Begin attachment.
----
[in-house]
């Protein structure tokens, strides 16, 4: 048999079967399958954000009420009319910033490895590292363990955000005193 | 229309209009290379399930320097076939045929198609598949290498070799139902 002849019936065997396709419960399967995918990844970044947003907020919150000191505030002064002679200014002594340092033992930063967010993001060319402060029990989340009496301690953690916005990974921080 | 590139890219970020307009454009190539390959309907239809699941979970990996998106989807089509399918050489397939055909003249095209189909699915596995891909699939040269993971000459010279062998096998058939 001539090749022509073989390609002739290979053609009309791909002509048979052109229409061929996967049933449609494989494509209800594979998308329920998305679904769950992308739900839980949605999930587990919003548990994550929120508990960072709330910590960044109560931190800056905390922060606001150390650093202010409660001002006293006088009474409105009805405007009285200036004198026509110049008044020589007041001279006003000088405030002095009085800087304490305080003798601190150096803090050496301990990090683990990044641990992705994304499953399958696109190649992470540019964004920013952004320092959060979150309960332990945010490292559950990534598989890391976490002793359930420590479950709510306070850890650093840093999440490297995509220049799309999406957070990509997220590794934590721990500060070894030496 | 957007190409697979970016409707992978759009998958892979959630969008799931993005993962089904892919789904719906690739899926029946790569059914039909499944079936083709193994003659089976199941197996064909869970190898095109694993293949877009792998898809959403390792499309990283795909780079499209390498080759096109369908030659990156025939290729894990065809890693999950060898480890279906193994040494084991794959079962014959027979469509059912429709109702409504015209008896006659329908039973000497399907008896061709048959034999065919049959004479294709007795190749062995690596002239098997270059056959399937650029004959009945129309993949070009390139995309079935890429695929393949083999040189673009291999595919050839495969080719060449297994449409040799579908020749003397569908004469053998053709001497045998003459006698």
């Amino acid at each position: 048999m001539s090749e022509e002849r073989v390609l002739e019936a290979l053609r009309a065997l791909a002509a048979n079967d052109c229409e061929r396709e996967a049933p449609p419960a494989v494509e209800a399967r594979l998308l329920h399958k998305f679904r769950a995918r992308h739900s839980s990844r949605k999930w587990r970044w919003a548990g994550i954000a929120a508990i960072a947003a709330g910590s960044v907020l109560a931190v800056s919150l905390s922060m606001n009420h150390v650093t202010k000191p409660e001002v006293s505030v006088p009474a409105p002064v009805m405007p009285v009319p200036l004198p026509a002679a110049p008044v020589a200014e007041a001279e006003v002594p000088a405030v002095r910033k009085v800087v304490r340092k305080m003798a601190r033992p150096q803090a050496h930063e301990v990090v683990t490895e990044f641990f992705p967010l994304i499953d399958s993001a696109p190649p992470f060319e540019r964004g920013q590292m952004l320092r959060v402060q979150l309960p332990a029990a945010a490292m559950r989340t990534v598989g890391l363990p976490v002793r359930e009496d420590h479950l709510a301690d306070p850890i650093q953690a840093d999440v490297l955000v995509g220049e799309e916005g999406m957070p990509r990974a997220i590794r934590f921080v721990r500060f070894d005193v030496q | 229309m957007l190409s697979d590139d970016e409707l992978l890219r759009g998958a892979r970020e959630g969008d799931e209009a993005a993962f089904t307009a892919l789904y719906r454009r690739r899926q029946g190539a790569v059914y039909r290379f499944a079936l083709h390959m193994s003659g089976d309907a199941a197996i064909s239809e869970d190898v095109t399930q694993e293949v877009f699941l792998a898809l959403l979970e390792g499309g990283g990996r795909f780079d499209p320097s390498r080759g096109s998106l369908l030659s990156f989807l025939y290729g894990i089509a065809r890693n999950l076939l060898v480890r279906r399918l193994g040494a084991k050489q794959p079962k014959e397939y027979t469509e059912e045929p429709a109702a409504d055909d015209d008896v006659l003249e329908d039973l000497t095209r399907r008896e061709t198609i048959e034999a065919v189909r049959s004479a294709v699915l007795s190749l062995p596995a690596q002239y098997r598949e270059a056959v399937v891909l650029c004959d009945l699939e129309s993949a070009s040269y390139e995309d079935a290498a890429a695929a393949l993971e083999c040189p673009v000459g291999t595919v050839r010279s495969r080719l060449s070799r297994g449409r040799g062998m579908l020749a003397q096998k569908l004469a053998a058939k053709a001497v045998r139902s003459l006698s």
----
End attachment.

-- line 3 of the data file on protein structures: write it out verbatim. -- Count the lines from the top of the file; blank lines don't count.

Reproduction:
């Amino acid at each position: 048999m001539s090749e022509e002849r073989v390609l002739e019936a290979l053609r009309a065997l791909a002509a048979n079967d052109c229409e061929r396709e996967a049933p449609p419960a494989v494509e209800a399967r594979l998308l329920h399958k998305f679904r769950a995918r992308h739900s839980s990844r949605k999930w587990r970044w919003a548990g994550i954000a929120a508990i960072a947003a709330g910590s960044v907020l109560a931190v800056s919150l905390s922060m606001n009420h150390v650093t202010k000191p409660e001002v006293s505030v006088p009474a409105p002064v009805m405007p009285v009319p200036l004198p026509a002679a110049p008044v020589a200014e007041a001279e006003v002594p000088a405030v002095r910033k009085v800087v304490r340092k305080m003798a601190r033992p150096q803090a050496h930063e301990v990090v683990t490895e990044f641990f992705p967010l994304i499953d399958s993001a696109p190649p992470f060319e540019r964004g920013q590292m952004l320092r959060v402060q979150l309960p332990a029990a945010a490292m559950r989340t990534v598989g890391l363990p976490v002793r359930e009496d420590h479950l709510a301690d306070p850890i650093q953690a840093d999440v490297l955000v995509g220049e799309e916005g999406m957070p990509r990974a997220i590794r934590f921080v721990r500060f070894d005193v030496q | 229309m957007l190409s697979d590139d970016e409707l992978l890219r759009g998958a892979r970020e959630g969008d799931e209009a993005a993962f089904t307009a892919l789904y719906r454009r690739r899926q029946g190539a790569v059914y039909r290379f499944a079936l083709h390959m193994s003659g089976d309907a199941a197996i064909s239809e869970d190898v095109t399930q694993e293949v877009f699941l792998a898809l959403l979970e390792g499309g990283g990996r795909f780079d499209p320097s390498r080759g096109s998106l369908l030659s990156f989807l025939y290729g894990i089509a065809r890693n999950l076939l060898v480890r279906r399918l193994g040494a084991k050489q794959p079962k014959e397939y027979t469509e059912e045929p429709a109702a409504d055909d015209d008896v006659l003249e329908d039973l000497t095209r399907r008896e061709t198609i048959e034999a065919v189909r049959s004479a294709v699915l007795s190749l062995p596995a690596q002239y098997r598949e270059a056959v399937v891909l650029c004959d009945l699939e129309s993949a070009s040269y390139e995309d079935a290498a890429a695929a393949l993971e083999c040189p673009v000459g291999t595919v050839r010279s495969r080719l060449s070799r297994g449409r040799g062998m579908l020749a003397q096998k569908l004469a053998a058939k053709a001497v045998r139902s003459l006698s």